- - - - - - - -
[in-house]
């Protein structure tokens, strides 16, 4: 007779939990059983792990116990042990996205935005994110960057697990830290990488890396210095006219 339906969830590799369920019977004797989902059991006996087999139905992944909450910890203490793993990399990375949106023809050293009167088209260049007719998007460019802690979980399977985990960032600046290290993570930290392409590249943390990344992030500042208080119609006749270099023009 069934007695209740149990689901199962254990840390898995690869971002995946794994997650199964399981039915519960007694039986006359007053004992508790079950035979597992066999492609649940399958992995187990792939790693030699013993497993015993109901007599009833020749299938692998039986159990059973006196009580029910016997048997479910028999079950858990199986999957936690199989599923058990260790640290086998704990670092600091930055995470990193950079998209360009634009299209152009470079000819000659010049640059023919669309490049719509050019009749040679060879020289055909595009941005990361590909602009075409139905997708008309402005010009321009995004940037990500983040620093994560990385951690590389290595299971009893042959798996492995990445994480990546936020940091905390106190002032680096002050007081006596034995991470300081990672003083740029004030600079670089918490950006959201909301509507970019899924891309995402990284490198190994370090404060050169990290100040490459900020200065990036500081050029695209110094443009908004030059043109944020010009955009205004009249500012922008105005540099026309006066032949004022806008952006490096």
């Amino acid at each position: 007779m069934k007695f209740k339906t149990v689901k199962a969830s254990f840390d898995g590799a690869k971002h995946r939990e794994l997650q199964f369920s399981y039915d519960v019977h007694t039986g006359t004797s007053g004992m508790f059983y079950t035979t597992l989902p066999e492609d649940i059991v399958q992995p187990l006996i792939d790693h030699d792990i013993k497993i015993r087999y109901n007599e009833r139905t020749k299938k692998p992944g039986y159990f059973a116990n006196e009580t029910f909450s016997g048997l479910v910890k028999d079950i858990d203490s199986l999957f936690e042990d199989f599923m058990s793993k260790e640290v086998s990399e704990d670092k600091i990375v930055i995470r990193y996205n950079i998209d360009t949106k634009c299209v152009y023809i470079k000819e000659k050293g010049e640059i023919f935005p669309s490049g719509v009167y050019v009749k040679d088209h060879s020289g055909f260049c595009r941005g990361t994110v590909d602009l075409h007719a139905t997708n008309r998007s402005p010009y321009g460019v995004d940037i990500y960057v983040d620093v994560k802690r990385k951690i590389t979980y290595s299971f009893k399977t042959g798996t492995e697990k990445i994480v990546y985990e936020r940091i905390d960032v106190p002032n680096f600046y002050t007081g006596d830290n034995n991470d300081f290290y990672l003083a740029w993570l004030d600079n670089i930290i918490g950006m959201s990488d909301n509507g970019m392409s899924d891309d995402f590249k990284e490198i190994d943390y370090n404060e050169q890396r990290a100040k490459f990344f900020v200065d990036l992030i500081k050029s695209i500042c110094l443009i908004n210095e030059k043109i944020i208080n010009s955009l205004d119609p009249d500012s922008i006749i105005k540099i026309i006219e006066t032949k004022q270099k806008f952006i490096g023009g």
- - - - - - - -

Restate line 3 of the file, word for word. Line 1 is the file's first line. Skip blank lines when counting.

């Amino acid at each position: 007779m069934k007695f209740k339906t149990v689901k199962a969830s254990f840390d898995g590799a690869k971002h995946r939990e794994l997650q199964f369920s399981y039915d519960v019977h007694t039986g006359t004797s007053g004992m508790f059983y079950t035979t597992l989902p066999e492609d649940i059991v399958q992995p187990l006996i792939d790693h030699d792990i013993k497993i015993r087999y109901n007599e009833r139905t020749k299938k692998p992944g039986y159990f059973a116990n006196e009580t029910f909450s016997g048997l479910v910890k028999d079950i858990d203490s199986l999957f936690e042990d199989f599923m058990s793993k260790e640290v086998s990399e704990d670092k600091i990375v930055i995470r990193y996205n950079i998209d360009t949106k634009c299209v152009y023809i470079k000819e000659k050293g010049e640059i023919f935005p669309s490049g719509v009167y050019v009749k040679d088209h060879s020289g055909f260049c595009r941005g990361t994110v590909d602009l075409h007719a139905t997708n008309r998007s402005p010009y321009g460019v995004d940037i990500y960057v983040d620093v994560k802690r990385k951690i590389t979980y290595s299971f009893k399977t042959g798996t492995e697990k990445i994480v990546y985990e936020r940091i905390d960032v106190p002032n680096f600046y002050t007081g006596d830290n034995n991470d300081f290290y990672l003083a740029w993570l004030d600079n670089i930290i918490g950006m959201s990488d909301n509507g970019m392409s899924d891309d995402f590249k990284e490198i190994d943390y370090n404060e050169q890396r990290a100040k490459f990344f900020v200065d990036l992030i500081k050029s695209i500042c110094l443009i908004n210095e030059k043109i944020i208080n010009s955009l205004d119609p009249d500012s922008i006749i105005k540099i026309i006219e006066t032949k004022q270099k806008f952006i490096g023009g």